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topic 52592

Toxicity of old silver plated cup

A discussion started in 2009 but continuing through 2019

July 13, 2009


I'd like to know these two aspects of the same problem: is toxic or safe to drink from an old silverplated cup which has some worn spots inside?

Also, would be toxic if I applied a home silver plating solution (you can find them on internet) which adds a layer of pure silver to silver plate, copper, brass, nickel and bronze?

I would be very grateful to your response.

Best Regards

Alex Hinextonw
amateur, learning and studying - London, U.K., Europe

July 14, 2009

A. Hi, Alex. If your question is about the toxicity of the worn spots where there is no silver, we'd need to what that substrate is made of that has become exposed . . . and I don't think either you or I know that.

It may be nickel-silver (that's what silver plated flatware is made of), and in that case it has a bit of an off-taste, but millions of people eat from it regardless.

Yes, you can apply a wipe-on silver plating, and I have no reason to feel that that is dangerous as long as it's well rinsed. We have an "FAQ: Silver plating at Home" on that subject. But this creates only a quite thin layer of silver; for more durability you may wish to send the vase to a plating shop for real silver electroplating. Good luck.


Ted Mooney, Teds signature
Ted Mooney, P.E. - Pine Beach, New Jersey
Striving to live Aloha

August 4, 2019

Q. I have an old brass cup with the same plating problem, is it toxic?

JaCe Endsley
- Nowata, Oklahoma, USA

August 2019

A. Hi JaCe. The problem in answering your question is "What exactly do YOU mean by toxic?". It's unlikely there is any lead or cadmium in it unless it is very old and wasn't intended to be used as a cup. It's probably quite unlikely that there is anything acutely toxic in the cup.

On the other hand, it was intended to have silver plating on it, not exposed brass, and brass (a mixture of copper and zinc) is not actually a "food safe" surface. Although copper and zinc are essential nutrients, not toxins, it is possible for too much of them to dissolve into the liquids under certain conditions like acidity (tomato juice, etc.). I would not hide or dispose of the cup as being poisonous, but I would not plan on using it regularly. That's just me.


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Ted Mooney, P.E. RET - Pine Beach, New Jersey
Aloha -- an idea worth spreading

August 5, 2019

A. Long back ( 50+ years) we used to drink coffee and milk in brass tumblers. However, for cooking, it was mandatory to coat brass with bright metallic tin. Otherwise food would go bad. The coating would gradually wear out with usage and it would be recoated. The coating process was called "Kalai" in Kannada. The experts would come to your door step to do the job. The would make a small fire with charcoal on the road side and blow it with a leather bellow. They would heat the vessel and rub it with a white powder ( most probably ammonium chloride) to clean it. Then the hot surface is touched with tip of a tin rod which melts. When a few drops are formed the surface is rapidly rubbed with cloth. Lo & behold - a bright shining metallic coating is produced! Now it is fit for cooking. The whole process would take not more than ten minutes. This is probably still in practice.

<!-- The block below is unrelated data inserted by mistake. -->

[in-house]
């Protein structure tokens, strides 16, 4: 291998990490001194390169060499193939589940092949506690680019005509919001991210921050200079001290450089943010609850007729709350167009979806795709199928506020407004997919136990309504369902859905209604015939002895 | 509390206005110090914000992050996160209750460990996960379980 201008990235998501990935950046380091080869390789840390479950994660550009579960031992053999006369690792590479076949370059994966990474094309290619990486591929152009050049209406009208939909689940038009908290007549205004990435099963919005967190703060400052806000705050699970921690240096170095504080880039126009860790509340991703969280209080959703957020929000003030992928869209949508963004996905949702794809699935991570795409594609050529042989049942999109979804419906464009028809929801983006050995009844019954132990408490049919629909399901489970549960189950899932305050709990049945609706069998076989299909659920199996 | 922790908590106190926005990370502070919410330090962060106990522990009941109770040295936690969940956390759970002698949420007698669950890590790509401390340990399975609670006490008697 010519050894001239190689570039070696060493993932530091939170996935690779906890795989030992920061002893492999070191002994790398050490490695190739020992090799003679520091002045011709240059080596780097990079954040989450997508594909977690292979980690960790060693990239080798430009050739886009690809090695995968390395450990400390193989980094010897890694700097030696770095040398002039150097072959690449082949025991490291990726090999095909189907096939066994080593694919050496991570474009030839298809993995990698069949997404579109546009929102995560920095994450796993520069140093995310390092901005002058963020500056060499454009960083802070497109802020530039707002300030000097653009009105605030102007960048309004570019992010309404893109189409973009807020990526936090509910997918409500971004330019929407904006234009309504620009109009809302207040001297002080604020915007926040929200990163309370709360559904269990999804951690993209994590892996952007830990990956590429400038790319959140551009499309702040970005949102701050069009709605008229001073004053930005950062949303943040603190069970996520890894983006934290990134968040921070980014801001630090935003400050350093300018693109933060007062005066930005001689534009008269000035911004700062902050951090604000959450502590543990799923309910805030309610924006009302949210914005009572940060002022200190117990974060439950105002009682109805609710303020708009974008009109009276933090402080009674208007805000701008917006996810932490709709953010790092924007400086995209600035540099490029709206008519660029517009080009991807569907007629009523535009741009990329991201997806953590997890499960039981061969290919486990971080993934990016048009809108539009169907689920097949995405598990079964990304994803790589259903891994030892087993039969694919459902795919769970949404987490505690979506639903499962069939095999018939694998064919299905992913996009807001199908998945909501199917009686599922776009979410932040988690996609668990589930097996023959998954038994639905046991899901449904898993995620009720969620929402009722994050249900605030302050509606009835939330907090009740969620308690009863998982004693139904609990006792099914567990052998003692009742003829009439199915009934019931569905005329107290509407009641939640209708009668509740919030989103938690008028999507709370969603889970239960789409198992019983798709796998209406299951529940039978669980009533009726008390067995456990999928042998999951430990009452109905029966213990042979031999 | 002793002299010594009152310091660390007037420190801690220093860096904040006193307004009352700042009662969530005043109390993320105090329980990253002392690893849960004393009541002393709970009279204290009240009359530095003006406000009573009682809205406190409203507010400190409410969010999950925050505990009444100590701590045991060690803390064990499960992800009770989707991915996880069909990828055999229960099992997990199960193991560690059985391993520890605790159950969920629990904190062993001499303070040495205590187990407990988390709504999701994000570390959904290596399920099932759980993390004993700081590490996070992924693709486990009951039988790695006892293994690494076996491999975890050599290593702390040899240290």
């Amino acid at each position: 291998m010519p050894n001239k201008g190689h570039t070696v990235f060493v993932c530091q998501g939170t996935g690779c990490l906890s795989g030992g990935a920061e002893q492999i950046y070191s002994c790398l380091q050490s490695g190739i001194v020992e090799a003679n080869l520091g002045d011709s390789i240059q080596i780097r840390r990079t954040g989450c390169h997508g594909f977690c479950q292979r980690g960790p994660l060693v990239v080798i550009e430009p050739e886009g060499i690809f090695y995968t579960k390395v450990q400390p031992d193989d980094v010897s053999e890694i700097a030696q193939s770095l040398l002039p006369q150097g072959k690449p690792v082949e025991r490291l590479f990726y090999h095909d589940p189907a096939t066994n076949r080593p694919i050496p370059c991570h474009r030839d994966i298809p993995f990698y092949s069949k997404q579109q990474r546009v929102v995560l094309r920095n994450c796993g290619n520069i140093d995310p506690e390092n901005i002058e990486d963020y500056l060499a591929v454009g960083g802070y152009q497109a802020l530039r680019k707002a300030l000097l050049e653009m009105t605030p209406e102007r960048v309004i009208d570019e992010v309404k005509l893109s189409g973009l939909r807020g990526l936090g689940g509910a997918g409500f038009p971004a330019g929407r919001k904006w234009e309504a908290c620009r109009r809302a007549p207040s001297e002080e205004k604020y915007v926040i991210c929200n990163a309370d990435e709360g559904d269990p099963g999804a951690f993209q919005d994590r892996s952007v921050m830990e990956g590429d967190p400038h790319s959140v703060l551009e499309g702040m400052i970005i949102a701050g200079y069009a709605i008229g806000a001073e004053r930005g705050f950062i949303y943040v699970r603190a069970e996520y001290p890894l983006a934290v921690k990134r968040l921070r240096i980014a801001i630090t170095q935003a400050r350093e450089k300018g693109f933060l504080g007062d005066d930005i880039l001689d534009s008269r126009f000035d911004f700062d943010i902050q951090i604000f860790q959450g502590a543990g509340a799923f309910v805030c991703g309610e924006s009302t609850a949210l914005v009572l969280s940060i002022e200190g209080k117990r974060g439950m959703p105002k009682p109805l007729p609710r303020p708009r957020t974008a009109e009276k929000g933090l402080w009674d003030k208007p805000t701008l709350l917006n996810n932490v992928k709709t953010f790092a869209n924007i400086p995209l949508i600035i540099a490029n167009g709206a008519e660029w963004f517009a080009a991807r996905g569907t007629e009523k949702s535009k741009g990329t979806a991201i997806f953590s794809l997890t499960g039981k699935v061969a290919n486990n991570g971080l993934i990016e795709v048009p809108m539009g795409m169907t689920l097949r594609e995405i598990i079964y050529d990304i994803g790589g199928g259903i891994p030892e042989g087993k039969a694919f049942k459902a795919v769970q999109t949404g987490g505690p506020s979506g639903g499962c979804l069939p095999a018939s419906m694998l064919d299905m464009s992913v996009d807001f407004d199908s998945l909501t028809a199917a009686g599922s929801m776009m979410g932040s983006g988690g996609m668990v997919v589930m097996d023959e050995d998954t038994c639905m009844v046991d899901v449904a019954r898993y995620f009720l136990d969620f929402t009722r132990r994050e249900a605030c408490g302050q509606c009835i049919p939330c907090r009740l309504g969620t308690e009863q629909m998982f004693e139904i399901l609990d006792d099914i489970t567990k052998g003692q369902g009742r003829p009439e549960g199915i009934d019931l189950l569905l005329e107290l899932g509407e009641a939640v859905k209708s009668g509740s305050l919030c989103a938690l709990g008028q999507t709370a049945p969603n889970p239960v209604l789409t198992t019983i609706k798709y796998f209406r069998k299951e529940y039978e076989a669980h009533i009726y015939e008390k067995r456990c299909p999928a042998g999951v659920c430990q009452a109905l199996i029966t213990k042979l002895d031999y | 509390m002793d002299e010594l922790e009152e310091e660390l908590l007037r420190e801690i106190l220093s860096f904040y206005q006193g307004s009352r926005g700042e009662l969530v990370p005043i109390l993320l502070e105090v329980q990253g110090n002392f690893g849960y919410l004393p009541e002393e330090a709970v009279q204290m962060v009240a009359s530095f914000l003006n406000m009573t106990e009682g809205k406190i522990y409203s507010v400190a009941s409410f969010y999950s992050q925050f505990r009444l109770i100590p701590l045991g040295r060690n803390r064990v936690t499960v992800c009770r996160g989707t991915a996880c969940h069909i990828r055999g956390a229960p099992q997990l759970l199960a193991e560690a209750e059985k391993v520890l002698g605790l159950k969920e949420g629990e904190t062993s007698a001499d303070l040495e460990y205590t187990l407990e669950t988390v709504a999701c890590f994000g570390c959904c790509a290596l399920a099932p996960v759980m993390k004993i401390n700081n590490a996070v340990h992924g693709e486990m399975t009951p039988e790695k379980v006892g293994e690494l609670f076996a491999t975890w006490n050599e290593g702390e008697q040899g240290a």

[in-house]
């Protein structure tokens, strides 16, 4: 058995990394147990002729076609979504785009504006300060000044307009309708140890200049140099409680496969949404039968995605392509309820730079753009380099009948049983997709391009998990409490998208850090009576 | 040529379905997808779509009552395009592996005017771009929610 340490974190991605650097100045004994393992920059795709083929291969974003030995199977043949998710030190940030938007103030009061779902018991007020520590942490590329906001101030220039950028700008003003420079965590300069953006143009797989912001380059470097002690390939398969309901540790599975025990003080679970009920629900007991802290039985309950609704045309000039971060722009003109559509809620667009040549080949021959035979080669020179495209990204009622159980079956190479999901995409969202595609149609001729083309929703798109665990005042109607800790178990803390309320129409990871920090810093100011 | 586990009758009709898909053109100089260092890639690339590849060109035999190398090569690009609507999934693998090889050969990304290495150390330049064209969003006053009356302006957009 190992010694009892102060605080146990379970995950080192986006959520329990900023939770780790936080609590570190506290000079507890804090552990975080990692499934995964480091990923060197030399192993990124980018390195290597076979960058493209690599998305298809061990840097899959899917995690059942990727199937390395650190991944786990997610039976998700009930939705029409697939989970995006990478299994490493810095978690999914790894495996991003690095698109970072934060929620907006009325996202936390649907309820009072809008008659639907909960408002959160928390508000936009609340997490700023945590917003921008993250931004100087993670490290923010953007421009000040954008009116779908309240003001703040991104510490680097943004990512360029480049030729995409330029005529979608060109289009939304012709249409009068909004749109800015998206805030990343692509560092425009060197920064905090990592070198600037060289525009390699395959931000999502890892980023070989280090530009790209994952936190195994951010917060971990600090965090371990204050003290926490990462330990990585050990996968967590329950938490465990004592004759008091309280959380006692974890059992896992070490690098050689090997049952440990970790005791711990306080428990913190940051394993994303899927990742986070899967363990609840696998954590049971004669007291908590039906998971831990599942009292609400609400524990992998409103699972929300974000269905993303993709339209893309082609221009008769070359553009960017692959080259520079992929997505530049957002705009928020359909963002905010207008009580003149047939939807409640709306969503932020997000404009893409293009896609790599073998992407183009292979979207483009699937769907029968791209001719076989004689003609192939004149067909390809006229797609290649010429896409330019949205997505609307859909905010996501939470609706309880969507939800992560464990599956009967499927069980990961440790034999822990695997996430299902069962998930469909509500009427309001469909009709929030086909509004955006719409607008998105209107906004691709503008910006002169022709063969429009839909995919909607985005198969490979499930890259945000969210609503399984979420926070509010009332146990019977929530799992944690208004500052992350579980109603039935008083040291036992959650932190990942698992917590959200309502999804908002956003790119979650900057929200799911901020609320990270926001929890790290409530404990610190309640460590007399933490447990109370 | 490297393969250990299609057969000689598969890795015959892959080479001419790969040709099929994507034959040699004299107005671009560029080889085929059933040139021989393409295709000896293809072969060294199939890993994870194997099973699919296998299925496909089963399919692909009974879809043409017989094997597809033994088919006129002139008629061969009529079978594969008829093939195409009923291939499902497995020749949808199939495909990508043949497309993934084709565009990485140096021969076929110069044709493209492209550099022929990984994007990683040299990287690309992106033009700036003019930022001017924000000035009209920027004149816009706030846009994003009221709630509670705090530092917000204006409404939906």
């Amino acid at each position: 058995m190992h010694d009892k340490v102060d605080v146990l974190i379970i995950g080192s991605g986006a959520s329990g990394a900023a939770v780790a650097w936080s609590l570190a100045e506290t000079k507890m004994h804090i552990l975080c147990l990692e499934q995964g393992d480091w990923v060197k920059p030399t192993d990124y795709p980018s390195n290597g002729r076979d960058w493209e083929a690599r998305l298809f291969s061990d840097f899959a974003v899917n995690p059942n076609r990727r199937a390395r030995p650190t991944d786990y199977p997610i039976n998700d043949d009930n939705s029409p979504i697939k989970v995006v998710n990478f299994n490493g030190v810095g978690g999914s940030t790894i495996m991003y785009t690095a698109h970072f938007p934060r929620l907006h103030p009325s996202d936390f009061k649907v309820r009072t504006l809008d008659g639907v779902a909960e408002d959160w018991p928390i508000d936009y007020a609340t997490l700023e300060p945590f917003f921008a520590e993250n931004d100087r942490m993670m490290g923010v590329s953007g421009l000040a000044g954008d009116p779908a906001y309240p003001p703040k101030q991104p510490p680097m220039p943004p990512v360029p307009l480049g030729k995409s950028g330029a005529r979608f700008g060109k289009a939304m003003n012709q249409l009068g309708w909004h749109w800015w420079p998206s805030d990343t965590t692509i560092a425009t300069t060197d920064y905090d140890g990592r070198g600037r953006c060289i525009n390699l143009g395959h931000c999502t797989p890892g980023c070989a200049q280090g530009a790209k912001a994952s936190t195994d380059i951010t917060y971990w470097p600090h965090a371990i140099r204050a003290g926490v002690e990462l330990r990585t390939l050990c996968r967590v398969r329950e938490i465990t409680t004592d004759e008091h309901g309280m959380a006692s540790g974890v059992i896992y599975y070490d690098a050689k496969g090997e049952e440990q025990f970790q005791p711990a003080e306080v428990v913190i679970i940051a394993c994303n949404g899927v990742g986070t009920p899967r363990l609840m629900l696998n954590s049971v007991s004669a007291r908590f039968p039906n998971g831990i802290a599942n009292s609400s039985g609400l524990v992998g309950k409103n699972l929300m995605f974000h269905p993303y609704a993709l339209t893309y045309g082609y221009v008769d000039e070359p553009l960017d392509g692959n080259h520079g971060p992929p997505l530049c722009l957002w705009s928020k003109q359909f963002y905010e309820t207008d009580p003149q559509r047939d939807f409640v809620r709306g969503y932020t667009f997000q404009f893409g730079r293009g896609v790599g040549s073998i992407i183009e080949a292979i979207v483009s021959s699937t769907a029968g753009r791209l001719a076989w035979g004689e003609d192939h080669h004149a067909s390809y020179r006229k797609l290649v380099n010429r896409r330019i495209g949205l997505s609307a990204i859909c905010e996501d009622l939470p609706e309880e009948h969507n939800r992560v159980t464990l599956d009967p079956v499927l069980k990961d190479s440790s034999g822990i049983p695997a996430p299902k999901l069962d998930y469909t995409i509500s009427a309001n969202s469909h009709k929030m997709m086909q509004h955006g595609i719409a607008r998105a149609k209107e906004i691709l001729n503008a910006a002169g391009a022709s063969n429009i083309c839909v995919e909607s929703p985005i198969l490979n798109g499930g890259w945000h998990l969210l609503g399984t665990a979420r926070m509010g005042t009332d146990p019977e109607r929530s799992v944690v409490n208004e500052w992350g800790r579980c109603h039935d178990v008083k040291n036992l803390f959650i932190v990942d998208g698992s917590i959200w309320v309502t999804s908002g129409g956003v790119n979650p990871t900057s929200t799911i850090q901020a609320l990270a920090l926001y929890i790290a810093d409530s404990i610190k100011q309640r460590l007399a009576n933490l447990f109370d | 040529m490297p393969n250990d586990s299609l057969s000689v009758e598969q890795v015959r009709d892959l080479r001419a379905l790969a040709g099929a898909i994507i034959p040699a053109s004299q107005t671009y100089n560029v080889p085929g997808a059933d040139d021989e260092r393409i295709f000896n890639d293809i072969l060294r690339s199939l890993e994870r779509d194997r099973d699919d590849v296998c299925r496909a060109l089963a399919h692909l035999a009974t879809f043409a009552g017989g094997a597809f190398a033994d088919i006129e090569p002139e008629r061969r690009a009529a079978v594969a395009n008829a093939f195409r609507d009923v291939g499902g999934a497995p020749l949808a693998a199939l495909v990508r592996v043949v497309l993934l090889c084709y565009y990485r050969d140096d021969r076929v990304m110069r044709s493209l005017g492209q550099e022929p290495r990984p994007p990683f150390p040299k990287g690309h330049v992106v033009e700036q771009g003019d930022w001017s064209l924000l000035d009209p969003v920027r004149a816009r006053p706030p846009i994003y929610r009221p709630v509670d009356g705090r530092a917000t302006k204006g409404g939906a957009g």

H.R. Prabhakara
Bangalore Plasmatek - Bangalore, Karnataka, India

August 2019

thumbs up sign  Thanks, Prabhakara! We have some threads about that here: try "Historical hand re-tinning of copper cooking utensils?" and "Re-lining/re-tinning of copper pots, pans, & cookware"


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Ted Mooney, P.E. RET - Pine Beach, New Jersey
Aloha -- an idea worth spreading

August 6, 2019

A. That is interesting. We never used copper pots for cooking, only brass with tin coating. But huge copper vessels (called Hande) were used for boiling water ( for taking bath) and they were not tinned. In fact, water stored in copper vessels is supposed to be good for drinking. It has antibacterial property like silver.
Terms like food safe, biocompatible, health hazard are not all equivalent or universal. I think they are highly contextual.
PS: Someone has described the process of tinning in Pakistan. This is identical to what I described earlier including the cultural social aspects. Those artisans mostly belonged to one community.

H.R. Prabhakara
Bangalore Plasmatek - Bangalore, Karnataka, India

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